U.S. President Donald Trump's host of accusations levied against Iran in his United Nations General Assembly speech on Tuesday was slammed by the Islamic Republic, who called the remarks “unworthy of a reply.”
"Trump's ignorant hate speech belongs in medieval times – not the 21st century United Nations – unworthy of a reply,” Iranian Foreign Minister Mohammad Javad Zarif tweeted on Tuesday.
“Fake empathy for Iranians fools no one,” Zarif said.
Amidst threatening rhetoric and accusations singling out North Korea (DPRK), and Venezuela, Trump made the claim that Iran is a “corrupt dictatorship hiding behind the guise of a democracy.”
Trump said that Iran, who has played a key role in supporting the Syrian government against the attacks of the Islamic State and other terror groups, have been “supporting terrorism.”
“Trump’s shameless and ignorant remarks, in which he ignored Iran’s fight against terrorism, displays his lack of knowledge and unawareness,” Iran’s Foreign Minister Mohammad Javad Zarif was quoted as saying by Fars news agency.
Trump slammed the 2015 Iran nuclear deal, which he called the “worst deal the United States has ever entered into,” and said that Iran needed to stop its supposed “pursuit of death and destruction.”
"The exiting of the United States from such an agreement would carry a high cost, meaning that subsequent to such an action by the United States of America, no one will trust America again,” President Rouhani said in an interview with NBC before Trump's address to the United Nations General Assembly.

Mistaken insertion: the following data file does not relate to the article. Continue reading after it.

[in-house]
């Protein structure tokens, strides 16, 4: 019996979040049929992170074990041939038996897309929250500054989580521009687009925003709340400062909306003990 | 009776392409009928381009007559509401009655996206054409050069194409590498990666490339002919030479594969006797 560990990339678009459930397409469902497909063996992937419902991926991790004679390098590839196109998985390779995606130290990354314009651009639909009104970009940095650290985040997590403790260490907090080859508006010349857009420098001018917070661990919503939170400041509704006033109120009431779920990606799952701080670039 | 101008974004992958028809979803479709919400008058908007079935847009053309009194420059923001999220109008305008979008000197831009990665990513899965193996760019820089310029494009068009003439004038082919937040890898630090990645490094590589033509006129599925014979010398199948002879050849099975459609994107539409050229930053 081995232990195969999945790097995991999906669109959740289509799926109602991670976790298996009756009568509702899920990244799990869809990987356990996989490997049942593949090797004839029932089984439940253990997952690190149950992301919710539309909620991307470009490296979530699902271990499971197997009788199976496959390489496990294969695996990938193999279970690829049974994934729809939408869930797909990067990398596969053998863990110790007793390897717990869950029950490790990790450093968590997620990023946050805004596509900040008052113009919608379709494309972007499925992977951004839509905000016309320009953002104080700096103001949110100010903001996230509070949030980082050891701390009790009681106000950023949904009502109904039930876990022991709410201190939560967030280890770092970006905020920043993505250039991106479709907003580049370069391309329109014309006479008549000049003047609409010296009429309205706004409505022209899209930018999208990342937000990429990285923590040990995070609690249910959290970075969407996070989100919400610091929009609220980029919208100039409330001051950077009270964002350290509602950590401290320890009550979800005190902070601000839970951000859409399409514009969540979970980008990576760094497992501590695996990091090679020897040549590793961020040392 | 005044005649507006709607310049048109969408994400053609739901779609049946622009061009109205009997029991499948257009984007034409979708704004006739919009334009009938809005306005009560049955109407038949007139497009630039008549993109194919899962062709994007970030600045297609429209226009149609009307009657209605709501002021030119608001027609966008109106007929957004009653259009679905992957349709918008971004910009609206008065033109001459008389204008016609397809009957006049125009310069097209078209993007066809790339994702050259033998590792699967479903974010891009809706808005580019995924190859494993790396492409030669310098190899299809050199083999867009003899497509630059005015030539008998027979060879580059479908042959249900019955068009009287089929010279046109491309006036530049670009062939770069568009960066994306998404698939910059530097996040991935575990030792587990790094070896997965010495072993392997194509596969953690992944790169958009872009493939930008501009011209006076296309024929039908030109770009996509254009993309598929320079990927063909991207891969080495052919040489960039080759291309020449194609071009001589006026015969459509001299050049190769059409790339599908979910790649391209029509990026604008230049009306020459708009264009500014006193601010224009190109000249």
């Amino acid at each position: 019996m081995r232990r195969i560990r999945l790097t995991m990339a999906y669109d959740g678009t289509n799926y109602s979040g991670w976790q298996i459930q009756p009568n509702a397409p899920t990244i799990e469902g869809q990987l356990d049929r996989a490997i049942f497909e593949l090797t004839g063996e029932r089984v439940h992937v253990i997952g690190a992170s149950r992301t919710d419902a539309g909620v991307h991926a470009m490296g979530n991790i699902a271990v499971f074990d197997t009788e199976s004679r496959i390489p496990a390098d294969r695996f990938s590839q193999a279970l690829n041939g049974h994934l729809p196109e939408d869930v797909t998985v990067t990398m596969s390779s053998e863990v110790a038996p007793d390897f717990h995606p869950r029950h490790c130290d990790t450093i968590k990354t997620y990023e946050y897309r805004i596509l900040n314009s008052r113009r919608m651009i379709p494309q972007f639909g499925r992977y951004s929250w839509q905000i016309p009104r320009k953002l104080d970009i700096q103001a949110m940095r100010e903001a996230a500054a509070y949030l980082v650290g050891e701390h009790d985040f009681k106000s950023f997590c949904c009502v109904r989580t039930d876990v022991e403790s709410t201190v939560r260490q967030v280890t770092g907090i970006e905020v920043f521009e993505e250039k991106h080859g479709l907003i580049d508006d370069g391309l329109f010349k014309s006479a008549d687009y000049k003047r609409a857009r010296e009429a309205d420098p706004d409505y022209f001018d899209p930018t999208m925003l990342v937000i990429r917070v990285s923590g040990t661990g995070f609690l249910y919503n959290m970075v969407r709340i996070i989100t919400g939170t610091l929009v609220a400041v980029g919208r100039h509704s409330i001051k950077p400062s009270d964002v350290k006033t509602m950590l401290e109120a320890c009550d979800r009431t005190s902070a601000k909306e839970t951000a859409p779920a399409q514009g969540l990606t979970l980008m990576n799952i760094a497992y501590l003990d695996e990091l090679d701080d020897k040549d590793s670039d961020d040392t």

Rouhani said that should the United States pull out of the nuclear agreement, Iran would consider going “back to previous activities,” to develop peaceful nuclear technology for energy production.
"So we will never go towards production of nuclear weapons, just as in the past we never intended to go towards that path nor did we ever. It has always been peaceful," Rouhani affirmed.
U.S. Secretary of State Rex Tillerson said to reporters later that the only way the Iran nuclear deal would remain in place is if there were changes made to it. Iran has repeatedly rejected the idea that the deal could be renegotiated.
The Iranian nuclear deal, signed in 2015 between the Islamic Republic of Iran and the permanent member of the U.N. Security Council along with the European Union, resulted in Iran giving up nuclear power development in exchange for the lifting of sanctions. Although it has been widely praised by the international community, the Trump administration has called for its destruction in order to take a “harder line” on Iran.